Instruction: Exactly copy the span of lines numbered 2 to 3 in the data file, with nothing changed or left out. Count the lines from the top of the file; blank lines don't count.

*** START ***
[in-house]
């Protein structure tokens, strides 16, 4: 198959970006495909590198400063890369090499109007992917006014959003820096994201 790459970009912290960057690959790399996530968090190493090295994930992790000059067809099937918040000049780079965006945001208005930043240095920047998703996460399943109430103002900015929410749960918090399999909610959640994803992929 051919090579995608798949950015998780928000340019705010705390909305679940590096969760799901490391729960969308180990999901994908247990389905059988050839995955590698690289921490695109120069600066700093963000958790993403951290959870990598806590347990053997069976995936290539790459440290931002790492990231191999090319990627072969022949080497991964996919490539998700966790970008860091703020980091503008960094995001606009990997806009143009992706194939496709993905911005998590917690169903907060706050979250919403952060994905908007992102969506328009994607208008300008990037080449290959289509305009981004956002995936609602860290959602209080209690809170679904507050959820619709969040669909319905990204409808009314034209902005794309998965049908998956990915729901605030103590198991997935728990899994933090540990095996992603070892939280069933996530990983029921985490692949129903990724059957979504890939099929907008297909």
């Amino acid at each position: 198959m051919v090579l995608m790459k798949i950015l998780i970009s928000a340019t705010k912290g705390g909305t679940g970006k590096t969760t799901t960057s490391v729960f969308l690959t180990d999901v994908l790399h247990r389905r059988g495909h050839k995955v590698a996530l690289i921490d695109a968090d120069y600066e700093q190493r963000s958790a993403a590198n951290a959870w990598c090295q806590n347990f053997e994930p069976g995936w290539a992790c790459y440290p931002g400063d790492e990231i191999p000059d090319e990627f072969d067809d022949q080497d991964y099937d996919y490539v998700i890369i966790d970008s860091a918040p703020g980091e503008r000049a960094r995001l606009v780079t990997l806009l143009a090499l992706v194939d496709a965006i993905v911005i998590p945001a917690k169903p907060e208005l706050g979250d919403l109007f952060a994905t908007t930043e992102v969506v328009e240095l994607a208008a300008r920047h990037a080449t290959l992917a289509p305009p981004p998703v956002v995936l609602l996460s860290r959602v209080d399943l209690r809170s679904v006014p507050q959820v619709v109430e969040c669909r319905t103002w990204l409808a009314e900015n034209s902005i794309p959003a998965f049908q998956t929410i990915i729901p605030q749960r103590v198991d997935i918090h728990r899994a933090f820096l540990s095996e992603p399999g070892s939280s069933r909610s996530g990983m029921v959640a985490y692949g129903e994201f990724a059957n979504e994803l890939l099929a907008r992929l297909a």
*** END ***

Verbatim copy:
């Protein structure tokens, strides 16, 4: 198959970006495909590198400063890369090499109007992917006014959003820096994201 790459970009912290960057690959790399996530968090190493090295994930992790000059067809099937918040000049780079965006945001208005930043240095920047998703996460399943109430103002900015929410749960918090399999909610959640994803992929 051919090579995608798949950015998780928000340019705010705390909305679940590096969760799901490391729960969308180990999901994908247990389905059988050839995955590698690289921490695109120069600066700093963000958790993403951290959870990598806590347990053997069976995936290539790459440290931002790492990231191999090319990627072969022949080497991964996919490539998700966790970008860091703020980091503008960094995001606009990997806009143009992706194939496709993905911005998590917690169903907060706050979250919403952060994905908007992102969506328009994607208008300008990037080449290959289509305009981004956002995936609602860290959602209080209690809170679904507050959820619709969040669909319905990204409808009314034209902005794309998965049908998956990915729901605030103590198991997935728990899994933090540990095996992603070892939280069933996530990983029921985490692949129903990724059957979504890939099929907008297909």
């Amino acid at each position: 198959m051919v090579l995608m790459k798949i950015l998780i970009s928000a340019t705010k912290g705390g909305t679940g970006k590096t969760t799901t960057s490391v729960f969308l690959t180990d999901v994908l790399h247990r389905r059988g495909h050839k995955v590698a996530l690289i921490d695109a968090d120069y600066e700093q190493r963000s958790a993403a590198n951290a959870w990598c090295q806590n347990f053997e994930p069976g995936w290539a992790c790459y440290p931002g400063d790492e990231i191999p000059d090319e990627f072969d067809d022949q080497d991964y099937d996919y490539v998700i890369i966790d970008s860091a918040p703020g980091e503008r000049a960094r995001l606009v780079t990997l806009l143009a090499l992706v194939d496709a965006i993905v911005i998590p945001a917690k169903p907060e208005l706050g979250d919403l109007f952060a994905t908007t930043e992102v969506v328009e240095l994607a208008a300008r920047h990037a080449t290959l992917a289509p305009p981004p998703v956002v995936l609602l996460s860290r959602v209080d399943l209690r809170s679904v006014p507050q959820v619709v109430e969040c669909r319905t103002w990204l409808a009314e900015n034209s902005i794309p959003a998965f049908q998956t929410i990915i729901p605030q749960r103590v198991d997935i918090h728990r899994a933090f820096l540990s095996e992603p399999g070892s939280s069933r909610s996530g990983m029921v959640a985490y692949g129903e994201f990724a059957n979504e994803l890939l099929a907008r992929l297909a």